... low) level of self-control reported fewer death-related thoughts while being primed with death. Studies have also shown that individuals possessing high TSC can avoid intrusive and distracting thoughts that affects their pursuit of goals, focus on meaningful activities (Bertrams, Baumeister, & Englert, 2016;Massar, Bělostíková, & Sui, 2020), and think rationally when problem-solving and decision-making (Ballard et al., 2017;Peters & Desposito, 2016). On the other hand, people with high TSC tend to adopt effective emotion regulation (Paschke et al., 2016) and experience less negative and more positive affects (Hofmann, Luhmann, Fisher, Vohs, & Baumeister, 2014;Li, Xiang, Song, Huang, Chen, 2021;Wiese et al., 2017). ...
... The correlation results verified H1 and revealed that TSC before the outbreak (September 2019, T1) was negatively associated with negative affect, perceived mortality threat, and disinhibited eating in the middle (February 2020, T2) and later (April 2020, T3) stages. These findings concur with previous studies that showed that possessing high TSC is positively associated with the ability to regulate negative emotion and adverse cognition (Bertrams et al., 2016;Hofmann et al., 2014;Gailliot et al., 2006;Massar et al., 2020;Wiese et al., 2017). Furthermore, individuals with high self-control capacity are associated with less disinhibited eating behaviors including uncontrolled eating, emotional eating, and binge eating (Ames et al., 2014;Byrne et al., 2021a;Calvo et al., 2014;Reinblatt et al., 2015) as well as more likely to success in weight management (Crescioni et al., Li et al. ...
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As the coronavirus disease 2019 (COVID-19) spreads globally, people are at risk of developing disinhibited eating behaviors. This study aimed to examine whether perceived mortality threat and negative affect mediate the relationship between trait self-control and disinhibited eating during the pandemic. A longitudinal survey was administered to a sample of college students (N = 634) before the outbreak (September 2019, T1), during the mid-term (February 2020, T2), and in the later stage of the pandemic (April 2020, T3). Self-report measures of trait self-control (T1), perceived mortality threat (T2, T3), negative affect (T2, T3), and disinhibited eating (T2, T3) were successively completed. Trait self-control was found to be negatively associated with negative affect, perceived mortality threat, and disinhibited eating during the mid-term and later stage of the pandemic. Disinhibited eating was positively associated with negative affect and perceived mortality threat. The longitudinal mediation results demonstrated that trait self-control (T1) could negatively predict disinhibited eating (T3) through negative affect (T2) rather than through perceived mortality threat. These findings suggest that trait self-control is of great importance in regulating psychological discomfort and disinhibited eating during stressful periods and that negative affect might be the main psychological mechanism underlying the relationship between self-control ability and disinhibited eating.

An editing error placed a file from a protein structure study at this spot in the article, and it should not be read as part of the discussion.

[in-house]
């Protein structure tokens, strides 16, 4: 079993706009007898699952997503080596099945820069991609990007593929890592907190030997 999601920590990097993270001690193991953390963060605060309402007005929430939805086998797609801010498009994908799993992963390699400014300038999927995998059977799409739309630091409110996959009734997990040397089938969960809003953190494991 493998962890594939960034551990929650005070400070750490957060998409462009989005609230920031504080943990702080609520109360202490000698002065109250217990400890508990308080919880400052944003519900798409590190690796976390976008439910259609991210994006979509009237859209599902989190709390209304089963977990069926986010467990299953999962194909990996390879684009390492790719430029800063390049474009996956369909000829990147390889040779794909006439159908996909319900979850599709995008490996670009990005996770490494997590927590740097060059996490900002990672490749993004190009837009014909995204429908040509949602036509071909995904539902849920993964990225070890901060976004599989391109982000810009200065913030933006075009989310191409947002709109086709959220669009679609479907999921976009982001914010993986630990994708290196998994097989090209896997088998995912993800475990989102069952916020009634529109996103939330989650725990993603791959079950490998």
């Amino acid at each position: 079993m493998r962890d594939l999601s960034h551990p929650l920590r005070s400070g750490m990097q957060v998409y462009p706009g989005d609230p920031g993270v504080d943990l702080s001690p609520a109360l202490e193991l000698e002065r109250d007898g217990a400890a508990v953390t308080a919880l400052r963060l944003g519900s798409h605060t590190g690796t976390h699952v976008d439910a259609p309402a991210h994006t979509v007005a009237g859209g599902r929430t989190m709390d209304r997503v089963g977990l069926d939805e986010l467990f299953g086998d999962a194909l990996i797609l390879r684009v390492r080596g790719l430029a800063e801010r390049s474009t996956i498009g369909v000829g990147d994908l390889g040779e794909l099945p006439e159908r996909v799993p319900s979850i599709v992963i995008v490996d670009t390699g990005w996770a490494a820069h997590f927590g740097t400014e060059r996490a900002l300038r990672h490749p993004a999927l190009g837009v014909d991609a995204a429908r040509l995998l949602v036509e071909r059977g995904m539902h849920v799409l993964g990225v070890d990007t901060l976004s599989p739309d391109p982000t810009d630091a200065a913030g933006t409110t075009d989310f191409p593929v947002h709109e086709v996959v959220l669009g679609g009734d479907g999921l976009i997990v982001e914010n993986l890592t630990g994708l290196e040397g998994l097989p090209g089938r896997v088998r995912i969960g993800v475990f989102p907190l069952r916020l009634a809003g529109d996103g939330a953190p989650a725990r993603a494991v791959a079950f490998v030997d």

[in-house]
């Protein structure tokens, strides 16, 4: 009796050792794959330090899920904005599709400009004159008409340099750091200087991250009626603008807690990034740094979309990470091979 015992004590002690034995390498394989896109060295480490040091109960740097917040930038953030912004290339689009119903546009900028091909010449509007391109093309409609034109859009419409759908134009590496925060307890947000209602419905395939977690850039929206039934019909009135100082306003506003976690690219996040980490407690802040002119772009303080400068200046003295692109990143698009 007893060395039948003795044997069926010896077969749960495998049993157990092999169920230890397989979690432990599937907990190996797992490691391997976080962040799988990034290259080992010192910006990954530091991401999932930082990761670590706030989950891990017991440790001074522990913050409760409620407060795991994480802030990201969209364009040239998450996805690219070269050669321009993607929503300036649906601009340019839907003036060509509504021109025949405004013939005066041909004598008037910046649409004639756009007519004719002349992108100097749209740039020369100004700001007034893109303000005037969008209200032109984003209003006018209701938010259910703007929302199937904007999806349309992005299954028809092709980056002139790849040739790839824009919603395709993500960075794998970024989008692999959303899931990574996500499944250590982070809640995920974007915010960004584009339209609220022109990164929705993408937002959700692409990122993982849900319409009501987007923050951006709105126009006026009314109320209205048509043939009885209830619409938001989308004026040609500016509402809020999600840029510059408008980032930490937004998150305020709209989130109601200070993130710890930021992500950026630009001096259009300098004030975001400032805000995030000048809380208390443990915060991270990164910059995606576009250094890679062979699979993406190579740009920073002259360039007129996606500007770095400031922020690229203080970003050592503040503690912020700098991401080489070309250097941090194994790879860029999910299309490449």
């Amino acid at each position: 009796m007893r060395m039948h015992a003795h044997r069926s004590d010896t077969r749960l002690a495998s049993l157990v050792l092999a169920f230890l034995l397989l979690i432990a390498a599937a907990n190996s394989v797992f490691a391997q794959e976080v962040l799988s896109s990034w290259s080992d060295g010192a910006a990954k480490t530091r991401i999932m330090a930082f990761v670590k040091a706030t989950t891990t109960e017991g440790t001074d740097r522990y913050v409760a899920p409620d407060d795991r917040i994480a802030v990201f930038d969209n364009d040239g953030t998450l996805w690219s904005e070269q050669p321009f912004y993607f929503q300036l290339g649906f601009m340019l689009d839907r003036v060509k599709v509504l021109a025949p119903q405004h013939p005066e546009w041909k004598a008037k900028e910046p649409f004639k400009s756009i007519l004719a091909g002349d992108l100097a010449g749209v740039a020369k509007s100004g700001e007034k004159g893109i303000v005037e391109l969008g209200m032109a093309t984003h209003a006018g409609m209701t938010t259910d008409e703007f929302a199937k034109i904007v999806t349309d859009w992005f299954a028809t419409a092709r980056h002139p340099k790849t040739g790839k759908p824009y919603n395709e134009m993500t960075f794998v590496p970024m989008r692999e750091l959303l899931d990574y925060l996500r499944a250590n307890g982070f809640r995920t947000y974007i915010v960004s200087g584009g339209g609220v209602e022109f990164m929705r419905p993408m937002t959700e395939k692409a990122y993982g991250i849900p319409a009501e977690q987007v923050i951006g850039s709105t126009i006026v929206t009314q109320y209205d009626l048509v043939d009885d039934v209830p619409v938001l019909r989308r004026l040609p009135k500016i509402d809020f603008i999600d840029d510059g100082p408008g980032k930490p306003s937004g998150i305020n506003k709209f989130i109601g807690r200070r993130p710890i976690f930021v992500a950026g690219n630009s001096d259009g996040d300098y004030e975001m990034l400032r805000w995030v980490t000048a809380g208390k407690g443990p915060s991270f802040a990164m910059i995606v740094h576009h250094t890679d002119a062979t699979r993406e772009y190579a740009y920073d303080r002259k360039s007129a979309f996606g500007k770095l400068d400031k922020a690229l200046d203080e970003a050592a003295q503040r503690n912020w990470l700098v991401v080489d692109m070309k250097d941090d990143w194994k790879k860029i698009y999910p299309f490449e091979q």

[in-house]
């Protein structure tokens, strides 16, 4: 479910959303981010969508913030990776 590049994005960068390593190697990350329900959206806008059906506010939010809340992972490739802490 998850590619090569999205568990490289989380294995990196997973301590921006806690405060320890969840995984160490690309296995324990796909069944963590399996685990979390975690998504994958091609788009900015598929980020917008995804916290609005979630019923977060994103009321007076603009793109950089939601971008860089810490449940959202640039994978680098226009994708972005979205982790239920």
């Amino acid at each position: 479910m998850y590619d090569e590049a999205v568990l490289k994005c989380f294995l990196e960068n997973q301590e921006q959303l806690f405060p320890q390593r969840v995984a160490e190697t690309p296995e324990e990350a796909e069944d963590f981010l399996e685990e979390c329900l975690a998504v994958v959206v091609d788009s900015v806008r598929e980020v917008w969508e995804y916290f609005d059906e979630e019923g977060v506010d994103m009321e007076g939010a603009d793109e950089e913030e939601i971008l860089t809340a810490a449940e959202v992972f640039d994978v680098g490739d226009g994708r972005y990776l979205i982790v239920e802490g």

... Similarly, in these studies, it was determined that there is a positive and significant relationship between resilience and self-control (Vötter, 2009;Seok et al., 2012;Artuch-Garde et al., 2017;Yang, Zhou, Cao, Xia, & An, 2019). In addition to the studies that directly support the result of this study, there are also research results showing that high self-control levels of individuals have a positive effect on their lives (Duckworth & Seligman, 2005;Ramezani, & Gholtash, 2015;de la Fuente et al., 2020;Massar, Bělostíková, & Sui, 2020). Based on the results of this research, it can be said that increasing the level of self-control of prospective teachers has an important function in increasing their resilience. ...